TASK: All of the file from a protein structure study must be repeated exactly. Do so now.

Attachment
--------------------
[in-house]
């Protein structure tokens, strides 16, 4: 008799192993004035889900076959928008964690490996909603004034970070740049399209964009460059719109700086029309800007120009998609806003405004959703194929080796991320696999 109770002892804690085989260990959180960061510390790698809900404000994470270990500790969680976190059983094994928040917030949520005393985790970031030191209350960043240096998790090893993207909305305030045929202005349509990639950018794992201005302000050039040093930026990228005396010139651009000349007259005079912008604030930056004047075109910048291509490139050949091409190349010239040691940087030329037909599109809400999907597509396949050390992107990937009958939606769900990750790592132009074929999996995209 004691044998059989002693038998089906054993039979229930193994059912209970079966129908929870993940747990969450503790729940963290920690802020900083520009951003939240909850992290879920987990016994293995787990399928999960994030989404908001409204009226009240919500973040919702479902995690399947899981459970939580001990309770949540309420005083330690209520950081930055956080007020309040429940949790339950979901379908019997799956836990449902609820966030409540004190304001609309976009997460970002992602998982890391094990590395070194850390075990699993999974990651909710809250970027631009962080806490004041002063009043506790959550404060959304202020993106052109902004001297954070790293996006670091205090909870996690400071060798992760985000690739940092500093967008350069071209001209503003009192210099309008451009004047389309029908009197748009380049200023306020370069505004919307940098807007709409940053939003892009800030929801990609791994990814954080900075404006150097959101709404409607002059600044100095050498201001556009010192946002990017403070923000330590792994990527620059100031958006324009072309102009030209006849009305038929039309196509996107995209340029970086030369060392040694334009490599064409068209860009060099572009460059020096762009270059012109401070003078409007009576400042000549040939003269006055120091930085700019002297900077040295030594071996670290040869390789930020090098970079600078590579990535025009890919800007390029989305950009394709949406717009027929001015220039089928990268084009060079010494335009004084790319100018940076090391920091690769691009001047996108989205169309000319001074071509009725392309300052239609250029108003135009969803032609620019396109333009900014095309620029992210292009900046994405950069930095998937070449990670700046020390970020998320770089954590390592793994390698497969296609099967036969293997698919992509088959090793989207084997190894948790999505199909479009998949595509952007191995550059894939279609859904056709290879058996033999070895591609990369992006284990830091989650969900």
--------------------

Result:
[in-house]
């Protein structure tokens, strides 16, 4: 008799192993004035889900076959928008964690490996909603004034970070740049399209964009460059719109700086029309800007120009998609806003405004959703194929080796991320696999 109770002892804690085989260990959180960061510390790698809900404000994470270990500790969680976190059983094994928040917030949520005393985790970031030191209350960043240096998790090893993207909305305030045929202005349509990639950018794992201005302000050039040093930026990228005396010139651009000349007259005079912008604030930056004047075109910048291509490139050949091409190349010239040691940087030329037909599109809400999907597509396949050390992107990937009958939606769900990750790592132009074929999996995209 004691044998059989002693038998089906054993039979229930193994059912209970079966129908929870993940747990969450503790729940963290920690802020900083520009951003939240909850992290879920987990016994293995787990399928999960994030989404908001409204009226009240919500973040919702479902995690399947899981459970939580001990309770949540309420005083330690209520950081930055956080007020309040429940949790339950979901379908019997799956836990449902609820966030409540004190304001609309976009997460970002992602998982890391094990590395070194850390075990699993999974990651909710809250970027631009962080806490004041002063009043506790959550404060959304202020993106052109902004001297954070790293996006670091205090909870996690400071060798992760985000690739940092500093967008350069071209001209503003009192210099309008451009004047389309029908009197748009380049200023306020370069505004919307940098807007709409940053939003892009800030929801990609791994990814954080900075404006150097959101709404409607002059600044100095050498201001556009010192946002990017403070923000330590792994990527620059100031958006324009072309102009030209006849009305038929039309196509996107995209340029970086030369060392040694334009490599064409068209860009060099572009460059020096762009270059012109401070003078409007009576400042000549040939003269006055120091930085700019002297900077040295030594071996670290040869390789930020090098970079600078590579990535025009890919800007390029989305950009394709949406717009027929001015220039089928990268084009060079010494335009004084790319100018940076090391920091690769691009001047996108989205169309000319001074071509009725392309300052239609250029108003135009969803032609620019396109333009900014095309620029992210292009900046994405950069930095998937070449990670700046020390970020998320770089954590390592793994390698497969296609099967036969293997698919992509088959090793989207084997190894948790999505199909479009998949595509952007191995550059894939279609859904056709290879058996033999070895591609990369992006284990830091989650969900």